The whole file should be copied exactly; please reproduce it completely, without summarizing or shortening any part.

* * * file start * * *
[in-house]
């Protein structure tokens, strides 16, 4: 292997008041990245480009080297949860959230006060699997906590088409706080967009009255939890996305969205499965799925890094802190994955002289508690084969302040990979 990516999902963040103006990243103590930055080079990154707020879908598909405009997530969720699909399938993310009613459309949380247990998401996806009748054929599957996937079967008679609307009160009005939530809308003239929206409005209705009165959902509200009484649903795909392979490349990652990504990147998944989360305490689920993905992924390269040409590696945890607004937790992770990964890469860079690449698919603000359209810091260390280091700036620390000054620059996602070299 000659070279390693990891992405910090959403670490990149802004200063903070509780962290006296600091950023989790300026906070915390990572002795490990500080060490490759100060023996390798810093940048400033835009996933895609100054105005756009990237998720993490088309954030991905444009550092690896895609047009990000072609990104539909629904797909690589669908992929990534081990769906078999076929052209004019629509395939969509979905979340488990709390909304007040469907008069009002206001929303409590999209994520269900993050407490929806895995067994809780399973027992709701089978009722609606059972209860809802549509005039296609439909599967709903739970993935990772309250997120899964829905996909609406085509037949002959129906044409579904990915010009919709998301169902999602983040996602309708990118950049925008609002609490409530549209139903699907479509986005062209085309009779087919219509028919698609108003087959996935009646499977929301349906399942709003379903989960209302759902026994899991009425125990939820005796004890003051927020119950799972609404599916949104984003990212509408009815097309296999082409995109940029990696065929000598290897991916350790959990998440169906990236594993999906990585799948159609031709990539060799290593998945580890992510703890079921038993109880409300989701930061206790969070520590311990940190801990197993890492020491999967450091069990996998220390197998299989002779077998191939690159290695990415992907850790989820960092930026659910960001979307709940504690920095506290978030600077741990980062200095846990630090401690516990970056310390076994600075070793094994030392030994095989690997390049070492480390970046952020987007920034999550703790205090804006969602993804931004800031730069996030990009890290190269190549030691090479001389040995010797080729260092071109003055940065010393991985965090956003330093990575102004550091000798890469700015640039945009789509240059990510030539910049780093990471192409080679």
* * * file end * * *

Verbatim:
[in-house]
């Protein structure tokens, strides 16, 4: 292997008041990245480009080297949860959230006060699997906590088409706080967009009255939890996305969205499965799925890094802190994955002289508690084969302040990979 990516999902963040103006990243103590930055080079990154707020879908598909405009997530969720699909399938993310009613459309949380247990998401996806009748054929599957996937079967008679609307009160009005939530809308003239929206409005209705009165959902509200009484649903795909392979490349990652990504990147998944989360305490689920993905992924390269040409590696945890607004937790992770990964890469860079690449698919603000359209810091260390280091700036620390000054620059996602070299 000659070279390693990891992405910090959403670490990149802004200063903070509780962290006296600091950023989790300026906070915390990572002795490990500080060490490759100060023996390798810093940048400033835009996933895609100054105005756009990237998720993490088309954030991905444009550092690896895609047009990000072609990104539909629904797909690589669908992929990534081990769906078999076929052209004019629509395939969509979905979340488990709390909304007040469907008069009002206001929303409590999209994520269900993050407490929806895995067994809780399973027992709701089978009722609606059972209860809802549509005039296609439909599967709903739970993935990772309250997120899964829905996909609406085509037949002959129906044409579904990915010009919709998301169902999602983040996602309708990118950049925008609002609490409530549209139903699907479509986005062209085309009779087919219509028919698609108003087959996935009646499977929301349906399942709003379903989960209302759902026994899991009425125990939820005796004890003051927020119950799972609404599916949104984003990212509408009815097309296999082409995109940029990696065929000598290897991916350790959990998440169906990236594993999906990585799948159609031709990539060799290593998945580890992510703890079921038993109880409300989701930061206790969070520590311990940190801990197993890492020491999967450091069990996998220390197998299989002779077998191939690159290695990415992907850790989820960092930026659910960001979307709940504690920095506290978030600077741990980062200095846990630090401690516990970056310390076994600075070793094994030392030994095989690997390049070492480390970046952020987007920034999550703790205090804006969602993804931004800031730069996030990009890290190269190549030691090479001389040995010797080729260092071109003055940065010393991985965090956003330093990575102004550091000798890469700015640039945009789509240059990510030539910049780093990471192409080679």